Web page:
3 The procedure

3 The procedure

3.1 Sacral nerve stimulation for idiopathic chronic non‑obstructive urinary retention involves applying an electric current to one of the sacral nerves by an electrode placed through the corresponding sacral foramen. It aims to restore the ability to empty the bladder voluntarily and to remove the need for catheterisation.

3.2 Sacral nerve stimulation involves an evaluation phase to help the patient and clinician decide if long‑term therapy will be beneficial. Evaluation also includes assessing the integrity of the sacral nerves and identifying the optimal lead location. Two main techniques are used for this evaluation, both of which are initiated by an implantation procedure done using fluoroscopic guidance, with the patient under general or local anaesthesia. The conventional technique involves percutaneously placing a temporary lead, with a unipolar electrode, alongside a sacral nerve (usually S3) and taping it to the skin surface. A newer 2‑stage technique involves implanting a permanent tined lead, with a quadripolar electrode, on the sacral nerve usually through the third sacral foramen. When the lead is correctly positioned, an extension cable is tunnelled to the proposed site for the neurostimulator, usually in the upper buttock. The lead is then tunnelled to the other buttock to provide a remote exit site through the skin.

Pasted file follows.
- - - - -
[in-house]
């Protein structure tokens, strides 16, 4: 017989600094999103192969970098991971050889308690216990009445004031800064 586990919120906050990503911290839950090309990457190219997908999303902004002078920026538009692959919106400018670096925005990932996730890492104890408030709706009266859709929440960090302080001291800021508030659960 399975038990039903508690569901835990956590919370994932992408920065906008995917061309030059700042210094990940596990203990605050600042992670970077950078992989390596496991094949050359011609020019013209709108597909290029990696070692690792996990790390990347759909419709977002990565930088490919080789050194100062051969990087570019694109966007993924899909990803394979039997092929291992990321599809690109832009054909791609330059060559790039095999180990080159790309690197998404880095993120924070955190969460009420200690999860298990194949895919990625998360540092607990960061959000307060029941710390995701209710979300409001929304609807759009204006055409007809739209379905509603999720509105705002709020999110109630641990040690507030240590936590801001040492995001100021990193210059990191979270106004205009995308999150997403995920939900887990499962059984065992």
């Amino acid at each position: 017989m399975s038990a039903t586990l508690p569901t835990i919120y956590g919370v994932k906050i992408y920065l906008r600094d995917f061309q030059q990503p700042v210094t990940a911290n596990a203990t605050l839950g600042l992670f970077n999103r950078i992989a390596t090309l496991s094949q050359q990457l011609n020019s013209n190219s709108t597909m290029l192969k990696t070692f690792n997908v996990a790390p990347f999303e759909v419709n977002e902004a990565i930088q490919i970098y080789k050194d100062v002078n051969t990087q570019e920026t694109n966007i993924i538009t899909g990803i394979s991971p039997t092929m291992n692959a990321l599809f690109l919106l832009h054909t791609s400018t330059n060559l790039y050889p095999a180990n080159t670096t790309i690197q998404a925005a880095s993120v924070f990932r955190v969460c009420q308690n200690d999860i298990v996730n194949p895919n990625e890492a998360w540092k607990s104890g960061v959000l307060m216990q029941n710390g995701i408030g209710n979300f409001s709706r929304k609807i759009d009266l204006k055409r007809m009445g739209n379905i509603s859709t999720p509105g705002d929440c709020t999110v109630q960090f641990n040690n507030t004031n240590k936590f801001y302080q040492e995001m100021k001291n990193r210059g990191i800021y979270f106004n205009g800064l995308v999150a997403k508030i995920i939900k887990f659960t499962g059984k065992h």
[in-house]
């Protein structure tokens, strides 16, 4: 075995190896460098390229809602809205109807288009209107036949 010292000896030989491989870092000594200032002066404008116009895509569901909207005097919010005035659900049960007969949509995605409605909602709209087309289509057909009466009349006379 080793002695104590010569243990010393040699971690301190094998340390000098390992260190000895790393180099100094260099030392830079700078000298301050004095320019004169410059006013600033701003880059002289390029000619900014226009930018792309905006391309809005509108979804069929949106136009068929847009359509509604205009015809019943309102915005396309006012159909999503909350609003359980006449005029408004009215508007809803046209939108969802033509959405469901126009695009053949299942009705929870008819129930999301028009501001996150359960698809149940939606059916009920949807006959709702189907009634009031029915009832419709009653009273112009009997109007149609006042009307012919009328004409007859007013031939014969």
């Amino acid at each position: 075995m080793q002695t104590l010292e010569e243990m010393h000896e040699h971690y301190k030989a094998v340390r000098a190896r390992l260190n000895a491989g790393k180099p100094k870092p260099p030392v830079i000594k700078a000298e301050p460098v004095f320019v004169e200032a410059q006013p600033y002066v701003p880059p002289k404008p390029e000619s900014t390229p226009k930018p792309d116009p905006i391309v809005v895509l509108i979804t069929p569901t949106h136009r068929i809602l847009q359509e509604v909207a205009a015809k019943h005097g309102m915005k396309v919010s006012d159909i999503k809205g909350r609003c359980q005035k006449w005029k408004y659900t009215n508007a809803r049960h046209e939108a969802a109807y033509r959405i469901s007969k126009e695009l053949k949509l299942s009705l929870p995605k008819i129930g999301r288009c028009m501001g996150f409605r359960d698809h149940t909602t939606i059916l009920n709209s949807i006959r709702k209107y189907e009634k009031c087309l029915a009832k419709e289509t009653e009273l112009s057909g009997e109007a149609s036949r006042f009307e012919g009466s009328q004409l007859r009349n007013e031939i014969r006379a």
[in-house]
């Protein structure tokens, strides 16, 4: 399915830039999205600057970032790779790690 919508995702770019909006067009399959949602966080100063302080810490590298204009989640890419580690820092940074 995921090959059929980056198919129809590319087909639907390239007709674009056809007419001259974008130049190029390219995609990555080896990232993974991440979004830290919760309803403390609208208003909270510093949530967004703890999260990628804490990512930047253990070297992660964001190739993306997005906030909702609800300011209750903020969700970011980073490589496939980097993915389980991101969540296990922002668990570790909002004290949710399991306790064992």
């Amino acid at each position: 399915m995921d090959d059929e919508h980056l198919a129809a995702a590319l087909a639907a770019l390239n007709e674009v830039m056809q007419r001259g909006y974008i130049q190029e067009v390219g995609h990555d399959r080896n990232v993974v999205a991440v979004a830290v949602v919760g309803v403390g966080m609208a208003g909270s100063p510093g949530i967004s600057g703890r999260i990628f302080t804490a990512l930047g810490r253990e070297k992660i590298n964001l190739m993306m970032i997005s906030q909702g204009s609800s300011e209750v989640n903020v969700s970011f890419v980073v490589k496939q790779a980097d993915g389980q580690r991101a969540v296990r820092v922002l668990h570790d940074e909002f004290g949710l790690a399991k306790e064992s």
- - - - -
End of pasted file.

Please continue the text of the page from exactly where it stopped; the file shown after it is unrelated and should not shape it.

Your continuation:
3.3 In both techniques, the leads are attached to a small, external neurostimulator and the level of stimulation is adjusted to achieve normal voiding of urine while avoiding discomfort for the patient. The length of the evaluation phase varies but is generally around 3–7 days with the temporary lead method and approximately 2–4 weeks if a permanent lead is used.

3.4 When the evaluation phase is complete, the sacral nerve neurostimulator is implanted, usually with the patient under general anaesthesia. The neurostimulator is inserted into a subcutaneous pocket through a small incision in the upper buttock. If a permanent lead was used in the evaluation phase, it is connected to the neurostimulator. If a temporary lead was used, it is replaced by a permanent lead placed in approximately the same position and connected to the neurostimulator. The electrical current, generated by the neurostimulator and delivered by the lead, modifies sacral nerve activity. The patient can control the neurostimulator with a hand‑held programmer, increasing or decreasing the level of stimulation or turning it on and off.

  • National Institute for Health and Care Excellence (NICE)